“I’m worried about us leaving the EU and it becoming some ‘Little Britain’ situation again. I would be miserable if, when I leave, everything was to plummet and fall apart and some Draconian upper top management cage was to come down on my course. That’s why I want to leave now, while the new people can learn to be as strong as me to prevent that happening in their own time. Because I wasn’t me when I started off. I had to learn so much,” says Walters. “I want to pass [the baton] over while my team are fresh and young and they can grow into being really good at the job. I’m not happy to be leaving, but I’m happy to be leaving something great.”

Indeed, all British schools now face the potential loss of significant EU funding and talent following a ‘Brexit,’ which some observers believe won’t happen until 2019, creating growing uncertainty in the fashion education sector in the UK. To continue to attract the best -in-class students who have driven British schools to the top of both the BA and MA rankings, schools will have to support international students in overcoming barriers to studying in the UK — especially European students, who in a post-Brexit world may have to pay higher tuition fees and secure student visas like other international students.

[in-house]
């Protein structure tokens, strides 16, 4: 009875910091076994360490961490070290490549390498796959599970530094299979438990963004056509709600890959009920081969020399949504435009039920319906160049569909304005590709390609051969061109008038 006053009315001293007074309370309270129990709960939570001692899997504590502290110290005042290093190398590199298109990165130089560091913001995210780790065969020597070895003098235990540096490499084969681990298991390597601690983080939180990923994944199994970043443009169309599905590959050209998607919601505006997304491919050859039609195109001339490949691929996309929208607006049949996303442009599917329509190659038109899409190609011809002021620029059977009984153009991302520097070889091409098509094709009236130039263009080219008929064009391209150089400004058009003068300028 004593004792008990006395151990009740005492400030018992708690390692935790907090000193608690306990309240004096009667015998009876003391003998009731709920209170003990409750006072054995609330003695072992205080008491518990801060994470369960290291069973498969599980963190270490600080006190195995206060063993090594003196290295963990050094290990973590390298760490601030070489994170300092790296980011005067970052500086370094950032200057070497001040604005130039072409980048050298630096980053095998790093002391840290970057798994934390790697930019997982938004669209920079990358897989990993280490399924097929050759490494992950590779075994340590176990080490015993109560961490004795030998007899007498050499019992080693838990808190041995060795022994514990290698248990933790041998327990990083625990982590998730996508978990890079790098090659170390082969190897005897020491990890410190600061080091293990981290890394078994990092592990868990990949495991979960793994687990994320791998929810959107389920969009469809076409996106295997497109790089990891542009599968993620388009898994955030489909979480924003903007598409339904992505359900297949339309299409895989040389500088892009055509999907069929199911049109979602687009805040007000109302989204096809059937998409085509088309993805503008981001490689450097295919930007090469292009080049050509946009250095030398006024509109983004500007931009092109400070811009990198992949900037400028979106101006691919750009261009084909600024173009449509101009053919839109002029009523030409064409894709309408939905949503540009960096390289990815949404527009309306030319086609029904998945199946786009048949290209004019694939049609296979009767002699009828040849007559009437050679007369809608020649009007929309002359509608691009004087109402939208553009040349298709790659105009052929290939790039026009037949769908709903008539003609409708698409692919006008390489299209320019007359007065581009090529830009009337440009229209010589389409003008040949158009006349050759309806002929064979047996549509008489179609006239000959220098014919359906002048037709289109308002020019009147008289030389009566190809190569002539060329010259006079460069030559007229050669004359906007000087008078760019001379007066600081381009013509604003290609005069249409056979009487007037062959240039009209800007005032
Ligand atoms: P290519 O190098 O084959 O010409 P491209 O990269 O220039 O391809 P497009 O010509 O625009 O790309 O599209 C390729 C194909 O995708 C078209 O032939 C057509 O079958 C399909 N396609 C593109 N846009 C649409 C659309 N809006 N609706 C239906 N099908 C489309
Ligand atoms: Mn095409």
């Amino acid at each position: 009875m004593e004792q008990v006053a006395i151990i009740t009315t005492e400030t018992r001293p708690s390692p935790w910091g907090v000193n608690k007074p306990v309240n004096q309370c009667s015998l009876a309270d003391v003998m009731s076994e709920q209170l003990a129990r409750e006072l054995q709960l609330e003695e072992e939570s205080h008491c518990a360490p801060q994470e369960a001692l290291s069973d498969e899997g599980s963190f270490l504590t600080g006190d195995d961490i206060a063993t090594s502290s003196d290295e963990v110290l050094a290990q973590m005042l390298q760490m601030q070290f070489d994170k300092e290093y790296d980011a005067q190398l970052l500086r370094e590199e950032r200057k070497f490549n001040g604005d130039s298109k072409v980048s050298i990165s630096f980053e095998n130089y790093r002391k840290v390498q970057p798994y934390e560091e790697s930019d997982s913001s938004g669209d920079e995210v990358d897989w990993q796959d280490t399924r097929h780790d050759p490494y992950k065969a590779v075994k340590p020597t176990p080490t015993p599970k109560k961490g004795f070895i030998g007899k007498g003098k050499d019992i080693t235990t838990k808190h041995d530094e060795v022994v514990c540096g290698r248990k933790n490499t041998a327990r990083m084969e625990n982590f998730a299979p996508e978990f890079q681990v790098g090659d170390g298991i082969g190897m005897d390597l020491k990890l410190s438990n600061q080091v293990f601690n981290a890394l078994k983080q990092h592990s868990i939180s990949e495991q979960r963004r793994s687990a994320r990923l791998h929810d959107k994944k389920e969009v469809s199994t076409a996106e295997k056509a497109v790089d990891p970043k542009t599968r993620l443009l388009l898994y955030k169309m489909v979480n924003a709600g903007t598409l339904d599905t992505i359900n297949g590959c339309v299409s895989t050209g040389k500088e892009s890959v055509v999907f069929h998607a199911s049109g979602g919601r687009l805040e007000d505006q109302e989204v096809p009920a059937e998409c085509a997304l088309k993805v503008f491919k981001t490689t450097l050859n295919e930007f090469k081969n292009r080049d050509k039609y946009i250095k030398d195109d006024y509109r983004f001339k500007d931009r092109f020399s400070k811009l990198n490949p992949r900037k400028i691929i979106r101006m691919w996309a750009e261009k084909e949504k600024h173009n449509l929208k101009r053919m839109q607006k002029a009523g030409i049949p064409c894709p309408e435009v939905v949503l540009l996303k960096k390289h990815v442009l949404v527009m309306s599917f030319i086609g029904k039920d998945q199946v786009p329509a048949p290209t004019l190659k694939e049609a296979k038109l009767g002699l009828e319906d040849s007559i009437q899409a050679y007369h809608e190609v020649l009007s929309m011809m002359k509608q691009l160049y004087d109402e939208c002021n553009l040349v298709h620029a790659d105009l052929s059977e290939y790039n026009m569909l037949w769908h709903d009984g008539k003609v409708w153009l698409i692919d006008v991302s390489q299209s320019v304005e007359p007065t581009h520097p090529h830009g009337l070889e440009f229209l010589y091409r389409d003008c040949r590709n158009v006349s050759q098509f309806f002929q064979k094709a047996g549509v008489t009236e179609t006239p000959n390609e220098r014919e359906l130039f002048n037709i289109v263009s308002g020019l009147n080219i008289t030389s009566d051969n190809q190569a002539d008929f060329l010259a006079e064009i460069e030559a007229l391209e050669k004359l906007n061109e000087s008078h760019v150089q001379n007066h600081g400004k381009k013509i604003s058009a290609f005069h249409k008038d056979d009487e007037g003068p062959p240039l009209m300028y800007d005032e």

Elsewhere in the survey, the lack of practical, applicable skills offered by schools is an on-going sore point — a core theme that emerged in last year’s study and a challenge facing fashion students the world over. The gap between student expectations regarding careers services and graduate experiences also persists. Only 69 percent of BA students were satisfied with their school’s careers services — in particular, students from institutions outside the major fashion capitals expressed a desire for better networking and recruitment.

For fashion education to truly modernise, it has to break down the barriers between creative and commerciality.
Similarly, only 55 percent of BA students were satisfied with their business training, and many expressed a desire for more advanced and diverse courses. According to Linda Loppa, director of strategy and vision for Polimoda, “For fashion education to truly modernise, it has to break down the barriers between creative and commerciality.”